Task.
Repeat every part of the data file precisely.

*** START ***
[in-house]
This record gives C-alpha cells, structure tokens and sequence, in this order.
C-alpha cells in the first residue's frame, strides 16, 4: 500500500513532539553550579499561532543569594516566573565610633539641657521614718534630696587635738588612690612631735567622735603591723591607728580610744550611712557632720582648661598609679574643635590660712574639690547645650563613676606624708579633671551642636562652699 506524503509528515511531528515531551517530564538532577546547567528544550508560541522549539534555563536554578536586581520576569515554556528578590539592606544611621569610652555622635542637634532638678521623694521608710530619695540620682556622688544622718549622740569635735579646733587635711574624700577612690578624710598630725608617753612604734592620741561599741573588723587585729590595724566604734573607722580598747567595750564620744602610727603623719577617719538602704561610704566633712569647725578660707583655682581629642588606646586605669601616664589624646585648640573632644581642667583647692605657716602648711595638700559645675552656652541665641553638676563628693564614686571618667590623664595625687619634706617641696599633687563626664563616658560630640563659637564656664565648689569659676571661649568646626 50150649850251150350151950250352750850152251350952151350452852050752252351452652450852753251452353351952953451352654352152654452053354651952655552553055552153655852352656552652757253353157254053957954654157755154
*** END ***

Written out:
[in-house]
This record gives C-alpha cells, structure tokens and sequence, in this order.
C-alpha cells in the first residue's frame, strides 16, 4: 500500500513532539553550579499561532543569594516566573565610633539641657521614718534630696587635738588612690612631735567622735603591723591607728580610744550611712557632720582648661598609679574643635590660712574639690547645650563613676606624708579633671551642636562652699 506524503509528515511531528515531551517530564538532577546547567528544550508560541522549539534555563536554578536586581520576569515554556528578590539592606544611621569610652555622635542637634532638678521623694521608710530619695540620682556622688544622718549622740569635735579646733587635711574624700577612690578624710598630725608617753612604734592620741561599741573588723587585729590595724566604734573607722580598747567595750564620744602610727603623719577617719538602704561610704566633712569647725578660707583655682581629642588606646586605669601616664589624646585648640573632644581642667583647692605657716602648711595638700559645675552656652541665641553638676563628693564614686571618667590623664595625687619634706617641696599633687563626664563616658560630640563659637564656664565648689569659676571661649568646626 50150649850251150350151950250352750850152251350952151350452852050752252351452652450852753251452353351952953451352654352152654452053354651952655552553055552153655852352656552652757253353157254053957954654157755154